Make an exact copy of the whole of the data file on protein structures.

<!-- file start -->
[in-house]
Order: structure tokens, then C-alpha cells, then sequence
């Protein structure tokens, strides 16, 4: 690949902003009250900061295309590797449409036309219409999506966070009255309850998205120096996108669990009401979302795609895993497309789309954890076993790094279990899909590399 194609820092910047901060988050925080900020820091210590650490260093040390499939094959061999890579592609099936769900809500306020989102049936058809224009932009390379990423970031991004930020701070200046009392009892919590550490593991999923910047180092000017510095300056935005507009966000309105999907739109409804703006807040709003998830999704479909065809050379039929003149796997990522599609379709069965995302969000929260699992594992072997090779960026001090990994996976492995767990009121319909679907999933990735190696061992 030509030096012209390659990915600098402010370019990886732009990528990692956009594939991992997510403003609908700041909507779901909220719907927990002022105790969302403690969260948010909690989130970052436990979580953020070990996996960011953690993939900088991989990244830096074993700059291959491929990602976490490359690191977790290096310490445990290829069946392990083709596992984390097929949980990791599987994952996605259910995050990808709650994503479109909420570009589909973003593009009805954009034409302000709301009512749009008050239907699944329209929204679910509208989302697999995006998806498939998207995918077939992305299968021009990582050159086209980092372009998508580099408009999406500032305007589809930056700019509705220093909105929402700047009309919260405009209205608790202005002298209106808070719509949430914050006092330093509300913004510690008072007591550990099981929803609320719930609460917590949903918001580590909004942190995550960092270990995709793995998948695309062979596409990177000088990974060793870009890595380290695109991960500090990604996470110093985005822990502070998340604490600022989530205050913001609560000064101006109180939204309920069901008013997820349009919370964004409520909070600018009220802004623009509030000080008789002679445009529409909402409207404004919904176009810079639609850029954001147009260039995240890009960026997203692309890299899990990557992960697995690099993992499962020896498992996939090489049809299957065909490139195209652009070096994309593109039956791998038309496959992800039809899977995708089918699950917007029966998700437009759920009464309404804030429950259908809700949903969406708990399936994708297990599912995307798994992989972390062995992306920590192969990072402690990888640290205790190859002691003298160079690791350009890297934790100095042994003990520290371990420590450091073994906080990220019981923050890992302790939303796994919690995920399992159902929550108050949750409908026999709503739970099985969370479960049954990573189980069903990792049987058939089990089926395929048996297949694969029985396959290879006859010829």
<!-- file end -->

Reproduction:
[in-house]
Order: structure tokens, then C-alpha cells, then sequence
């Protein structure tokens, strides 16, 4: 690949902003009250900061295309590797449409036309219409999506966070009255309850998205120096996108669990009401979302795609895993497309789309954890076993790094279990899909590399 194609820092910047901060988050925080900020820091210590650490260093040390499939094959061999890579592609099936769900809500306020989102049936058809224009932009390379990423970031991004930020701070200046009392009892919590550490593991999923910047180092000017510095300056935005507009966000309105999907739109409804703006807040709003998830999704479909065809050379039929003149796997990522599609379709069965995302969000929260699992594992072997090779960026001090990994996976492995767990009121319909679907999933990735190696061992 030509030096012209390659990915600098402010370019990886732009990528990692956009594939991992997510403003609908700041909507779901909220719907927990002022105790969302403690969260948010909690989130970052436990979580953020070990996996960011953690993939900088991989990244830096074993700059291959491929990602976490490359690191977790290096310490445990290829069946392990083709596992984390097929949980990791599987994952996605259910995050990808709650994503479109909420570009589909973003593009009805954009034409302000709301009512749009008050239907699944329209929204679910509208989302697999995006998806498939998207995918077939992305299968021009990582050159086209980092372009998508580099408009999406500032305007589809930056700019509705220093909105929402700047009309919260405009209205608790202005002298209106808070719509949430914050006092330093509300913004510690008072007591550990099981929803609320719930609460917590949903918001580590909004942190995550960092270990995709793995998948695309062979596409990177000088990974060793870009890595380290695109991960500090990604996470110093985005822990502070998340604490600022989530205050913001609560000064101006109180939204309920069901008013997820349009919370964004409520909070600018009220802004623009509030000080008789002679445009529409909402409207404004919904176009810079639609850029954001147009260039995240890009960026997203692309890299899990990557992960697995690099993992499962020896498992996939090489049809299957065909490139195209652009070096994309593109039956791998038309496959992800039809899977995708089918699950917007029966998700437009759920009464309404804030429950259908809700949903969406708990399936994708297990599912995307798994992989972390062995992306920590192969990072402690990888640290205790190859002691003298160079690791350009890297934790100095042994003990520290371990420590450091073994906080990220019981923050890992302790939303796994919690995920399992159902929550108050949750409908026999709503739970099985969370479960049954990573189980069903990792049987058939089990089926395929048996297949694969029985396959290879006859010829």